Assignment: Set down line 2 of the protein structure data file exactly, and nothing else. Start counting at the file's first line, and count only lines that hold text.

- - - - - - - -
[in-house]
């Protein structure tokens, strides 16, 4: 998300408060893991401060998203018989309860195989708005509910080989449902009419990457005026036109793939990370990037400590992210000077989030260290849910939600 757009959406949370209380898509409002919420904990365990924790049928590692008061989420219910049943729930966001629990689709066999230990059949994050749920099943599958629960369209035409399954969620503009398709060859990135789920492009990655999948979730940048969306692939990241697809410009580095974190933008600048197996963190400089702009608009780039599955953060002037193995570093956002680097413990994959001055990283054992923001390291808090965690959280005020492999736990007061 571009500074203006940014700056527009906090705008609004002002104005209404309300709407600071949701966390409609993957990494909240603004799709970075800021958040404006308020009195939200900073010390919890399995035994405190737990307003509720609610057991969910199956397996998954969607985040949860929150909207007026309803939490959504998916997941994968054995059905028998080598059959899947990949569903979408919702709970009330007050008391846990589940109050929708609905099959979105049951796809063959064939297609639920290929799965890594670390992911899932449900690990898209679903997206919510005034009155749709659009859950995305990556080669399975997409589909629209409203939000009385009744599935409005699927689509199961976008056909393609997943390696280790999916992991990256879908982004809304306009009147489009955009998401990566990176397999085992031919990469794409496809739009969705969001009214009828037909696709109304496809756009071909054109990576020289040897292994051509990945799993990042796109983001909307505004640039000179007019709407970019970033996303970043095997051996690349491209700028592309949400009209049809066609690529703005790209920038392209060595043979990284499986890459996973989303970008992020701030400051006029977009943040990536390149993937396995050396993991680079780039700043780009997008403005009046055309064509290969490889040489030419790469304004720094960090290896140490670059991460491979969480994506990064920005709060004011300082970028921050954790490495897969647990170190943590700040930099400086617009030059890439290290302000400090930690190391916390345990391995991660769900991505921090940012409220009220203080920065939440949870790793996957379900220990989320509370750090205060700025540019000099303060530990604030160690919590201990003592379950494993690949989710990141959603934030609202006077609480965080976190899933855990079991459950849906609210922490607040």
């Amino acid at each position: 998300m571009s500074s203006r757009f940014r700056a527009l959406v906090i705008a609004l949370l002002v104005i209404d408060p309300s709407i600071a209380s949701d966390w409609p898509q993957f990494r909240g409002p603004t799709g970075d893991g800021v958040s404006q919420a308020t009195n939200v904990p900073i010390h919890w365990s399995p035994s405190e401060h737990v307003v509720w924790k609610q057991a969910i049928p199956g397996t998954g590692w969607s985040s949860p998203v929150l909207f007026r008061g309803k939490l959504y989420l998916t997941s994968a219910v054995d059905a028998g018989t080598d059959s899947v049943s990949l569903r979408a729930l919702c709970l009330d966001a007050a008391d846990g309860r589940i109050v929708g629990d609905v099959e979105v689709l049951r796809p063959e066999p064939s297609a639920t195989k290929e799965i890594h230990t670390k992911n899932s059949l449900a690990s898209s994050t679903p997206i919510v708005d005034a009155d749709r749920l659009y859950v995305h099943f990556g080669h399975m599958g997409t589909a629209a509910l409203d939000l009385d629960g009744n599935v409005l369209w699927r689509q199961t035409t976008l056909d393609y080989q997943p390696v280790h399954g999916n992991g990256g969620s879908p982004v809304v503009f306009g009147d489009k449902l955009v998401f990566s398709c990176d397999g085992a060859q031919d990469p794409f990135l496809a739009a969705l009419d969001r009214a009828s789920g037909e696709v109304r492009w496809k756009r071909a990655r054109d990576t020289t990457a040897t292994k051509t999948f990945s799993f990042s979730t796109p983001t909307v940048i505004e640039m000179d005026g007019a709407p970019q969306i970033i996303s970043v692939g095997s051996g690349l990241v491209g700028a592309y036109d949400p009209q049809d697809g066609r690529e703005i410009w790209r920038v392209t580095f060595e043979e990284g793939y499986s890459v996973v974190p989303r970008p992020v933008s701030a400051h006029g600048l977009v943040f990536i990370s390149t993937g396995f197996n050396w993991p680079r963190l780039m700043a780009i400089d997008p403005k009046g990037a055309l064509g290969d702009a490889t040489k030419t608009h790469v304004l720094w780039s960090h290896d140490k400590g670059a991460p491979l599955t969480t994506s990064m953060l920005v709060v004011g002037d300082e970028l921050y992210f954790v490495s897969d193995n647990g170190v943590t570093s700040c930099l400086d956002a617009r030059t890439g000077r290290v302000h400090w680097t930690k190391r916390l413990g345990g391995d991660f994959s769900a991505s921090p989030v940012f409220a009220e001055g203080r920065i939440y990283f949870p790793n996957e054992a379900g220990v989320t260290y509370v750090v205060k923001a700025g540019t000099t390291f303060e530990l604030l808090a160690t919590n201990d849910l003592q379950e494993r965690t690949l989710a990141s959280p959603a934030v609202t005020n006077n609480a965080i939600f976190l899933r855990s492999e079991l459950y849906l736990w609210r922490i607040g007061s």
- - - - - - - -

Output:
């Protein structure tokens, strides 16, 4: 998300408060893991401060998203018989309860195989708005509910080989449902009419990457005026036109793939990370990037400590992210000077989030260290849910939600 757009959406949370209380898509409002919420904990365990924790049928590692008061989420219910049943729930966001629990689709066999230990059949994050749920099943599958629960369209035409399954969620503009398709060859990135789920492009990655999948979730940048969306692939990241697809410009580095974190933008600048197996963190400089702009608009780039599955953060002037193995570093956002680097413990994959001055990283054992923001390291808090965690959280005020492999736990007061 571009500074203006940014700056527009906090705008609004002002104005209404309300709407600071949701966390409609993957990494909240603004799709970075800021958040404006308020009195939200900073010390919890399995035994405190737990307003509720609610057991969910199956397996998954969607985040949860929150909207007026309803939490959504998916997941994968054995059905028998080598059959899947990949569903979408919702709970009330007050008391846990589940109050929708609905099959979105049951796809063959064939297609639920290929799965890594670390992911899932449900690990898209679903997206919510005034009155749709659009859950995305990556080669399975997409589909629209409203939000009385009744599935409005699927689509199961976008056909393609997943390696280790999916992991990256879908982004809304306009009147489009955009998401990566990176397999085992031919990469794409496809739009969705969001009214009828037909696709109304496809756009071909054109990576020289040897292994051509990945799993990042796109983001909307505004640039000179007019709407970019970033996303970043095997051996690349491209700028592309949400009209049809066609690529703005790209920038392209060595043979990284499986890459996973989303970008992020701030400051006029977009943040990536390149993937396995050396993991680079780039700043780009997008403005009046055309064509290969490889040489030419790469304004720094960090290896140490670059991460491979969480994506990064920005709060004011300082970028921050954790490495897969647990170190943590700040930099400086617009030059890439290290302000400090930690190391916390345990391995991660769900991505921090940012409220009220203080920065939440949870790793996957379900220990989320509370750090205060700025540019000099303060530990604030160690919590201990003592379950494993690949989710990141959603934030609202006077609480965080976190899933855990079991459950849906609210922490607040």